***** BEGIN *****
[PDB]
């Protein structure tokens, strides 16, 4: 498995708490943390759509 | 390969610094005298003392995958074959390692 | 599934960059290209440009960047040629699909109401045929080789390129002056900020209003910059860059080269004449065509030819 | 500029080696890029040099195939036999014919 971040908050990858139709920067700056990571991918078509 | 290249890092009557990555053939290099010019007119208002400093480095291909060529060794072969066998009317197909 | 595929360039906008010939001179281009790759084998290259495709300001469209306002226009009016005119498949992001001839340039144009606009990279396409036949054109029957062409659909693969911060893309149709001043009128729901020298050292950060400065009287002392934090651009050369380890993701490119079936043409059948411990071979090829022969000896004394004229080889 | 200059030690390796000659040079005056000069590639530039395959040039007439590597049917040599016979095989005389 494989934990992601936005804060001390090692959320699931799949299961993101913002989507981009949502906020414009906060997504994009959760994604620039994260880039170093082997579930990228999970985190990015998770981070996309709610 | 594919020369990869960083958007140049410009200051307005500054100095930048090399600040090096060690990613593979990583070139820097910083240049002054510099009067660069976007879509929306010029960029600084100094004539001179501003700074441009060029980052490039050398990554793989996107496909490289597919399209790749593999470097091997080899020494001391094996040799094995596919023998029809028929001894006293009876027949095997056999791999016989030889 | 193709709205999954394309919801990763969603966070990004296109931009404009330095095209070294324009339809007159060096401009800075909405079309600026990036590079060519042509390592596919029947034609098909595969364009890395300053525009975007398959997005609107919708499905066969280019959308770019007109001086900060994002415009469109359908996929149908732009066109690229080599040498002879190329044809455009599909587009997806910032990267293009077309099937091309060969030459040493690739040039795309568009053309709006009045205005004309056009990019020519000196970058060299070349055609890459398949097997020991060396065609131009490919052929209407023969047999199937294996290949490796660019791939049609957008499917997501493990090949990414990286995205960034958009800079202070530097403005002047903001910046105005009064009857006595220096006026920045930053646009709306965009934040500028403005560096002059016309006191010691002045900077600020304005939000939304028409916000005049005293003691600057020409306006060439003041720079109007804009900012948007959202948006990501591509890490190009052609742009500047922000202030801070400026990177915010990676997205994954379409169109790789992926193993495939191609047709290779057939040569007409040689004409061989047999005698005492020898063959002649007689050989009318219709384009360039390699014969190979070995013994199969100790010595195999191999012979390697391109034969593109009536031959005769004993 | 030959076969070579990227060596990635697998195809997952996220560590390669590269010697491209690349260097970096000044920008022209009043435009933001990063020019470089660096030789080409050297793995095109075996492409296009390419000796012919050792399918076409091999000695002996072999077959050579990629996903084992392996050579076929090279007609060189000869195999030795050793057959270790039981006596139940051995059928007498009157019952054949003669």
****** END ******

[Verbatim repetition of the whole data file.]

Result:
[PDB]
């Protein structure tokens, strides 16, 4: 498995708490943390759509 | 390969610094005298003392995958074959390692 | 599934960059290209440009960047040629699909109401045929080789390129002056900020209003910059860059080269004449065509030819 | 500029080696890029040099195939036999014919 971040908050990858139709920067700056990571991918078509 | 290249890092009557990555053939290099010019007119208002400093480095291909060529060794072969066998009317197909 | 595929360039906008010939001179281009790759084998290259495709300001469209306002226009009016005119498949992001001839340039144009606009990279396409036949054109029957062409659909693969911060893309149709001043009128729901020298050292950060400065009287002392934090651009050369380890993701490119079936043409059948411990071979090829022969000896004394004229080889 | 200059030690390796000659040079005056000069590639530039395959040039007439590597049917040599016979095989005389 494989934990992601936005804060001390090692959320699931799949299961993101913002989507981009949502906020414009906060997504994009959760994604620039994260880039170093082997579930990228999970985190990015998770981070996309709610 | 594919020369990869960083958007140049410009200051307005500054100095930048090399600040090096060690990613593979990583070139820097910083240049002054510099009067660069976007879509929306010029960029600084100094004539001179501003700074441009060029980052490039050398990554793989996107496909490289597919399209790749593999470097091997080899020494001391094996040799094995596919023998029809028929001894006293009876027949095997056999791999016989030889 | 193709709205999954394309919801990763969603966070990004296109931009404009330095095209070294324009339809007159060096401009800075909405079309600026990036590079060519042509390592596919029947034609098909595969364009890395300053525009975007398959997005609107919708499905066969280019959308770019007109001086900060994002415009469109359908996929149908732009066109690229080599040498002879190329044809455009599909587009997806910032990267293009077309099937091309060969030459040493690739040039795309568009053309709006009045205005004309056009990019020519000196970058060299070349055609890459398949097997020991060396065609131009490919052929209407023969047999199937294996290949490796660019791939049609957008499917997501493990090949990414990286995205960034958009800079202070530097403005002047903001910046105005009064009857006595220096006026920045930053646009709306965009934040500028403005560096002059016309006191010691002045900077600020304005939000939304028409916000005049005293003691600057020409306006060439003041720079109007804009900012948007959202948006990501591509890490190009052609742009500047922000202030801070400026990177915010990676997205994954379409169109790789992926193993495939191609047709290779057939040569007409040689004409061989047999005698005492020898063959002649007689050989009318219709384009360039390699014969190979070995013994199969100790010595195999191999012979390697391109034969593109009536031959005769004993 | 030959076969070579990227060596990635697998195809997952996220560590390669590269010697491209690349260097970096000044920008022209009043435009933001990063020019470089660096030789080409050297793995095109075996492409296009390419000796012919050792399918076409091999000695002996072999077959050579990629996903084992392996050579076929090279007609060189000869195999030795050793057959270790039981006596139940051995059928007498009157019952054949003669």